Ecosystems have complex internal connections. Who woulda thought it?

BBC NEWS | Science/Nature | Cod fall may speed ‘toxic tide’

The main cause of the blooms has been thought to be increasing levels of nutrients in the sea, with a second factor being sea temperatures driven higher by climate change.

Nutrients such as nitrogen and phosphorus wash into the seas from agricultural land, and are also produced by some types of industry – a particular problem in largely enclosed waters such as the Baltic.

These nutrients stimulate the growth of types of phytoplankton – varieties of algae – that can form blooms.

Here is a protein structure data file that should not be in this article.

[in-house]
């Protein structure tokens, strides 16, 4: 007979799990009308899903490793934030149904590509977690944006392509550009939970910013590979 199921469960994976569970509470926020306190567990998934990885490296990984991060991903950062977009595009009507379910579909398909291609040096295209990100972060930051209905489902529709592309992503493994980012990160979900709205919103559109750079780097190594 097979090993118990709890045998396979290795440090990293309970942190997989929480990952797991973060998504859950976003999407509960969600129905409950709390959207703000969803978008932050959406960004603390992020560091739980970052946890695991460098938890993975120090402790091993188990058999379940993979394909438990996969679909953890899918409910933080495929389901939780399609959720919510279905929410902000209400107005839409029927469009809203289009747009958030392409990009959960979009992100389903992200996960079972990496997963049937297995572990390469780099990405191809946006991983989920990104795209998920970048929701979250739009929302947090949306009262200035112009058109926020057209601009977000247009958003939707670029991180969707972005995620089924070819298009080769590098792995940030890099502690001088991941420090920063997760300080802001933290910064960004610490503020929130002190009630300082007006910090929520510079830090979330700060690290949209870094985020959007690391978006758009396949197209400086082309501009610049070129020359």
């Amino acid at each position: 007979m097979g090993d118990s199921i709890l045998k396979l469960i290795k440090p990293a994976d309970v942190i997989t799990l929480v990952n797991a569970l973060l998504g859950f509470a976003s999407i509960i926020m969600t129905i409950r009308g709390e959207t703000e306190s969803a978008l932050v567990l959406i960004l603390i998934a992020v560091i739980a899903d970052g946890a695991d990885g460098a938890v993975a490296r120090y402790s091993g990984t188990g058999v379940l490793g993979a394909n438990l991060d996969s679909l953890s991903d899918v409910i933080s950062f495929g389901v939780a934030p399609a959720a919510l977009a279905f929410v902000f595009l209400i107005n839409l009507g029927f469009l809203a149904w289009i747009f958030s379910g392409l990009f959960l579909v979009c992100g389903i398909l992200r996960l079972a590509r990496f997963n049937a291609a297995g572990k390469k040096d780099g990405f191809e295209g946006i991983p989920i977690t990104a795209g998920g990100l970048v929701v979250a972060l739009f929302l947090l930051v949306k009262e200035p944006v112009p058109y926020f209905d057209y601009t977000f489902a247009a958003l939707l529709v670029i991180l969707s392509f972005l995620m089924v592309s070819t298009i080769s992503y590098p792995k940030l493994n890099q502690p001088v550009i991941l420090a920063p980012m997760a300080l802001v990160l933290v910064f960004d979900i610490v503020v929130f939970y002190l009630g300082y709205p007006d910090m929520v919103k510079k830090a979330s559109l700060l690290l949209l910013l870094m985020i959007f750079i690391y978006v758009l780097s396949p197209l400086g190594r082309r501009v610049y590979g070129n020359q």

As well as the toxins they produce, the process takes oxygen out of the water.

The scientific team – which also involved researchers from Germany and Latvia – assessed three decades of data on the Baltic Sea food web.

Basically, zooplankton (tiny marine animals) eat phytoplankton, and sprat (small fish) eat zooplankton. Finally, cod eat the sprat.

“Right now, in the last 30 years, cod have been the top predators in the Baltic, after populations of seals and other marine mammals declined because of hunting,” explained Dr Casini.

The data showed a simple correlation. As the cod population declined sharply from the early 1980s, the sprat population rose; zooplankton declined, and phytoplankton increased.


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